Lodsys Sues Apple Developers Again

Lodsys Sues Apple Developers Again

Lodsys today filed a lawsuit against seven Apple application developers, ignoring Apple’s claims that its developers were protected by a patent licensing agreement.

The lawsuit accuses developers of infringing on in-app purchasing patents for apps created on iOS, Mac OS X and Android. Lodsys is demanding up to six percent of revenue from the accused developers named in the lawsuit, which include Combay, Iconfactory, Illusion Labs, Michael Karr, Quickoffice, Richard Shinderman and Wulven Game Studios.

But Apple says Lodsys doesn’t have grounds to file the suit. The iPhone maker believes its licensing agreement with Lodsys shields the developers, who were developing apps for Apple’s devices.

“Apple is undisputedly licensed to these patents and the Apple App Makers are protected by that license,” said Bruce Sewell, Apple senior vice president to Lodsys CEO Mike Small. “There is no basis for Lodsys’ infringement allegations against Apple’s App Makers.”

Lodsys interpreted the agreement differently, and believes that all developers should be held accountable for infringing upon the patent.

“We stand firm and restate our previous position that it is the third-party developers that are responsible for the infringement of Lodsys’ patents and they are responsible for securing the rights for their applications,” the company said in a blog post.

Apple stayed quiet for two weeks after Lodsys filed the initial claims against the developers, but has since come out to publicly support its developers whose applications make the company a lot of money. Apple has made an estimated $4 billion in profits, thanks to developers like those currently being sued.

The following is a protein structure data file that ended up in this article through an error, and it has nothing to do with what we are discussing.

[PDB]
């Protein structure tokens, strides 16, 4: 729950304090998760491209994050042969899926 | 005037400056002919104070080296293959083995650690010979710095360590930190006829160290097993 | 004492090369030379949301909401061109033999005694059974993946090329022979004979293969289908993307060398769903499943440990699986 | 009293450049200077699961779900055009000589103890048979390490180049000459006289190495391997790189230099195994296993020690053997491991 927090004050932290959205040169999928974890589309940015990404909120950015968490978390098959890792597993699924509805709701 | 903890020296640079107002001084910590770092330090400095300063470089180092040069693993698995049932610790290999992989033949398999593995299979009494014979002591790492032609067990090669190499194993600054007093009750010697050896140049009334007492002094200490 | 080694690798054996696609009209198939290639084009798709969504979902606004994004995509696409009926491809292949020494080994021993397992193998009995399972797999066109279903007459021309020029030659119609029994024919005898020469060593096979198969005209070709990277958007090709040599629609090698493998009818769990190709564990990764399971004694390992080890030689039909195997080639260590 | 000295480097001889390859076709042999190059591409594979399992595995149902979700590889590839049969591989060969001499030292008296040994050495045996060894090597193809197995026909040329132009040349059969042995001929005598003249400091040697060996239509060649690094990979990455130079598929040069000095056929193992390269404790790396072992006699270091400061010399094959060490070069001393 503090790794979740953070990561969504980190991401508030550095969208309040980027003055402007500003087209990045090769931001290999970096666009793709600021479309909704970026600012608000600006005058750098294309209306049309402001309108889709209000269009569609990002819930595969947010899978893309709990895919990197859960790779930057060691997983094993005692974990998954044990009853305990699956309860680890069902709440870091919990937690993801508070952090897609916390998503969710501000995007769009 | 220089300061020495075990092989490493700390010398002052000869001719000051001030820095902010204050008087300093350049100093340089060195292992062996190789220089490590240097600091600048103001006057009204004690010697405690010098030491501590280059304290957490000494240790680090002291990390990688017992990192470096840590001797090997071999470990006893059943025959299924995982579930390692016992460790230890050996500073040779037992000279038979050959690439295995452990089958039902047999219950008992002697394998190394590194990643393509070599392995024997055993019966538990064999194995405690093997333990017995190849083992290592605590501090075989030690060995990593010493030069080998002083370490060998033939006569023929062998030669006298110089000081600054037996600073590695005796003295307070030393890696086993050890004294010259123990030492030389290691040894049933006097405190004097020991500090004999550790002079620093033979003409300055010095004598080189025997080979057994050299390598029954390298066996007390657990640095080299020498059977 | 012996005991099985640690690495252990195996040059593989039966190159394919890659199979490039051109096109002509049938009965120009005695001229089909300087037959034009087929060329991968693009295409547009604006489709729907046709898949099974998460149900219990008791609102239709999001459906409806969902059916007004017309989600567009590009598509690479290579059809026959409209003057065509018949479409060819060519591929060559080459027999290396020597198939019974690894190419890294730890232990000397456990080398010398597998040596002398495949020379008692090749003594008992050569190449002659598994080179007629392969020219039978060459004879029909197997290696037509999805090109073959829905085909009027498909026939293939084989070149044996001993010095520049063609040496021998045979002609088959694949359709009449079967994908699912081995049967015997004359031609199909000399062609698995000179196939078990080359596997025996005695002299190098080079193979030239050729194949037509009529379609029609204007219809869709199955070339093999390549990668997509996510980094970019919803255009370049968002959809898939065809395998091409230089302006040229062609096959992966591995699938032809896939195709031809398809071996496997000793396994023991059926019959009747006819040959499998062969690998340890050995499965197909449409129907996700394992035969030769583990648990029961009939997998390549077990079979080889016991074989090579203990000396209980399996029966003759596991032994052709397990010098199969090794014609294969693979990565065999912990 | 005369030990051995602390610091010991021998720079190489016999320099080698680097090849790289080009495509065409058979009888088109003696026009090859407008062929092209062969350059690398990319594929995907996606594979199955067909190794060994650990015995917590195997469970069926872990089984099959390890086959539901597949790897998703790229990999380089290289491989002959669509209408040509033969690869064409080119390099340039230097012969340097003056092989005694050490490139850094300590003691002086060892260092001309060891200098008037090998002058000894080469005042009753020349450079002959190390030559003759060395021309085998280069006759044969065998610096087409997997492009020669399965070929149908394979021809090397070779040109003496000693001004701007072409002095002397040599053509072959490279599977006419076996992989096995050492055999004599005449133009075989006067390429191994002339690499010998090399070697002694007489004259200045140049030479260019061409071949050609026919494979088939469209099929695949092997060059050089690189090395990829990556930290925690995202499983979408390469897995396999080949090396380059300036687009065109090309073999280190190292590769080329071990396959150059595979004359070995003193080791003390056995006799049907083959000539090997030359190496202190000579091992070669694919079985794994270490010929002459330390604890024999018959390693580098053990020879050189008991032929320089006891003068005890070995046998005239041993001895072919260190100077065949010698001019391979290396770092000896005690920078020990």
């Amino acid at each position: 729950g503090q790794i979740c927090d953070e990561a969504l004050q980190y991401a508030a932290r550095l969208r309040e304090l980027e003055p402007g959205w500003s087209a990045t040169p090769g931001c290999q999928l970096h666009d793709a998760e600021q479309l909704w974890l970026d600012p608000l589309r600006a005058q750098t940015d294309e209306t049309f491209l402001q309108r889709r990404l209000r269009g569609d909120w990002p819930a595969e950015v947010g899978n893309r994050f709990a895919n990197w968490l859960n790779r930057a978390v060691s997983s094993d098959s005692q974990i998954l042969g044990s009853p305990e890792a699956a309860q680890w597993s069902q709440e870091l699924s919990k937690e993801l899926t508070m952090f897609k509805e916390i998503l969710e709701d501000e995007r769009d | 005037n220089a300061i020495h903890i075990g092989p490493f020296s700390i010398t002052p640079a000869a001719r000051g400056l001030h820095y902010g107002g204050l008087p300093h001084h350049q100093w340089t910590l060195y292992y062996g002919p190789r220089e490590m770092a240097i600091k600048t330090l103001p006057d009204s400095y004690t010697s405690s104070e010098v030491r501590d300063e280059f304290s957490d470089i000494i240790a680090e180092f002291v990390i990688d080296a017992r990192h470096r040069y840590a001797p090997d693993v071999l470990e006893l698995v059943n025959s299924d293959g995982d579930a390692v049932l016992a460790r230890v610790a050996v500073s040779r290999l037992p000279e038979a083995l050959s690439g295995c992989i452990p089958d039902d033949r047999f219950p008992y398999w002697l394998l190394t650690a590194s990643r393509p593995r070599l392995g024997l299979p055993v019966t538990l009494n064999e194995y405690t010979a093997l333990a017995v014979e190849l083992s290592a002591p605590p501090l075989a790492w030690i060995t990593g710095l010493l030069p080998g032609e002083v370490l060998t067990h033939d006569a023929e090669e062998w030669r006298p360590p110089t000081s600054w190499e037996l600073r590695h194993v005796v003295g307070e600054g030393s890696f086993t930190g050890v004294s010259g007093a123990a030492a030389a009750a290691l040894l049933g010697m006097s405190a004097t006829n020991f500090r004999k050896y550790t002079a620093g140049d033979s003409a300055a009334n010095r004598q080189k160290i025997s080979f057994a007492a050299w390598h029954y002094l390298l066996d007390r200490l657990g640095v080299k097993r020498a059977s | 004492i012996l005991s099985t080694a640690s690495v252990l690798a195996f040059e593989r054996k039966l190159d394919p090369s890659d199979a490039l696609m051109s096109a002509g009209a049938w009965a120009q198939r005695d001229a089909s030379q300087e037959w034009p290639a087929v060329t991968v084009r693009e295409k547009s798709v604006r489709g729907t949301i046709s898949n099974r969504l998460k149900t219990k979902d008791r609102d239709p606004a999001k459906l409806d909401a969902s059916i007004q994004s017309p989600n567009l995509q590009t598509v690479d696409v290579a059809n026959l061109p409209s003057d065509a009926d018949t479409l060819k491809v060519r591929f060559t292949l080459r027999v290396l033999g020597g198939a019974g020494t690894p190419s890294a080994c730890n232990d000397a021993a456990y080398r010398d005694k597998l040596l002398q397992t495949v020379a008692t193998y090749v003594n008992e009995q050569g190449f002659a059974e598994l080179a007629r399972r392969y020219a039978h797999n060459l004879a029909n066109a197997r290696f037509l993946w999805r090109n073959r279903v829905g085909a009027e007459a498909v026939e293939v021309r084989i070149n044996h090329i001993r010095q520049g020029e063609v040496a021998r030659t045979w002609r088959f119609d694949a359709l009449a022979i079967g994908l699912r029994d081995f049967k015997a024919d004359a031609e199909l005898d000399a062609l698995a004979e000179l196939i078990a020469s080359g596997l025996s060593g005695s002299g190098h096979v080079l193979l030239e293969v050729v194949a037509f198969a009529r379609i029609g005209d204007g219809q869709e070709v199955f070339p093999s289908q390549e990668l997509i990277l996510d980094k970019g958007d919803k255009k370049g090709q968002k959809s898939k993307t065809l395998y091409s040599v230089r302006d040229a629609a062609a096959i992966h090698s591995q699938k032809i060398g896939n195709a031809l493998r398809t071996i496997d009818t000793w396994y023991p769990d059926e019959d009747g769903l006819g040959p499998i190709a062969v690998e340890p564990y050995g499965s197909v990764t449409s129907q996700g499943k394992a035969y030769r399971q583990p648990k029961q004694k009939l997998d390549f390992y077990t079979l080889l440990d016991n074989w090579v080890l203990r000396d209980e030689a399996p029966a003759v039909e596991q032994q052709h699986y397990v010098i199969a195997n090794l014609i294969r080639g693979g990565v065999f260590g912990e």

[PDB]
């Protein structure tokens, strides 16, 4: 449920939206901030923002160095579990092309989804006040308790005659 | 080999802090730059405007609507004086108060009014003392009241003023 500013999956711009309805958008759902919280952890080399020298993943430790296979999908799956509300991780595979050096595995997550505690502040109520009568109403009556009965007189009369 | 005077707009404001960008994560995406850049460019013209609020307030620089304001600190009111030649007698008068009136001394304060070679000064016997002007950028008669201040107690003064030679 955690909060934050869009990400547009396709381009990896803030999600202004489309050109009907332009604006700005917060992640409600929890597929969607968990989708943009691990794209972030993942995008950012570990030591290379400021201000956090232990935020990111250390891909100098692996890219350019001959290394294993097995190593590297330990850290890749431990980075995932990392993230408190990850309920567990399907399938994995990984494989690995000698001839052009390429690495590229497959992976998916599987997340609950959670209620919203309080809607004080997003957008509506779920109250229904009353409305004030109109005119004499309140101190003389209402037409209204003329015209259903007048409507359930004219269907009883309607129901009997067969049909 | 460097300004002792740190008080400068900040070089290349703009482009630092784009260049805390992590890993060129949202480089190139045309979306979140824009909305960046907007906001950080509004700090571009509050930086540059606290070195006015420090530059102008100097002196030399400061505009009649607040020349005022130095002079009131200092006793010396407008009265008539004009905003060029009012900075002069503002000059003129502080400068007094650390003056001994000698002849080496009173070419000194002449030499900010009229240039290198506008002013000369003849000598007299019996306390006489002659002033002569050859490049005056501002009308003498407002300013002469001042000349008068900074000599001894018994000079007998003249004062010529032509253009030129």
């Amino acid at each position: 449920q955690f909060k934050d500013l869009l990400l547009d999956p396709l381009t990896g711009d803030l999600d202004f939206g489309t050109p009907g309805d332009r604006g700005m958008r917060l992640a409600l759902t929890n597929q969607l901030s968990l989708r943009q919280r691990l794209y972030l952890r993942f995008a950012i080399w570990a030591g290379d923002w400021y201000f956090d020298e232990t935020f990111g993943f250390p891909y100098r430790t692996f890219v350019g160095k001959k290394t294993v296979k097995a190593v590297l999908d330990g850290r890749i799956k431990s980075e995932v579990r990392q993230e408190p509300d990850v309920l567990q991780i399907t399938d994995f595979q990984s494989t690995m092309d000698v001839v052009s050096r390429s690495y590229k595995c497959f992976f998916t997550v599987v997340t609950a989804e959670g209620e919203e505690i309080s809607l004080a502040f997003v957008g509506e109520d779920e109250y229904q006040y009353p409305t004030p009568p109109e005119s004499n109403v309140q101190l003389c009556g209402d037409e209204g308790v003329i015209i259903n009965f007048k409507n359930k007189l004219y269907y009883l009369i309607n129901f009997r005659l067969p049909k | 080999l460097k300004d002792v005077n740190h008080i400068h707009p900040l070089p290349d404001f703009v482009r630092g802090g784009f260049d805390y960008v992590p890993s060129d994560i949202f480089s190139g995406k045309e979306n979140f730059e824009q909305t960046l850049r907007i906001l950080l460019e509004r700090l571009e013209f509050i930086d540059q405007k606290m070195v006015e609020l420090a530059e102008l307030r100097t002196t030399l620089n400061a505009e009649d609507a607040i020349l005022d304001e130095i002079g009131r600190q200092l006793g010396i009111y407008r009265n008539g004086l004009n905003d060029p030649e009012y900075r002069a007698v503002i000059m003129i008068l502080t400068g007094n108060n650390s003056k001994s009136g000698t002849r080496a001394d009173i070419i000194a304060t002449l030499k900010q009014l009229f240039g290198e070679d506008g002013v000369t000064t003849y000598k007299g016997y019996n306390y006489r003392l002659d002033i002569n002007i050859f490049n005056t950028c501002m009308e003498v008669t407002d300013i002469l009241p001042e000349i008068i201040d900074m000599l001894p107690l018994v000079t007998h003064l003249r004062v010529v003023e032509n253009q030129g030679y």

By maintaining that the smaller developers are shielded by Apple’s umbrella, the company is taking a stand to support these small businesses and protect their profits, which lawsuits like this would quickly drain, crippling their innovations. Apple also creates loyalty with these vital developers, giving them more reasons to develop for iOS and not other operating systems like Android.

Lodsys’ actions are likely to result in lawsuits from not only Apple, but possibly other application developers, worsening the company’s already poor public image. The case may spark advocacy groups, who have called for patent reform in light of companies who routinely sue on the grounds of patent infringement, without having products of their own to use their patents.

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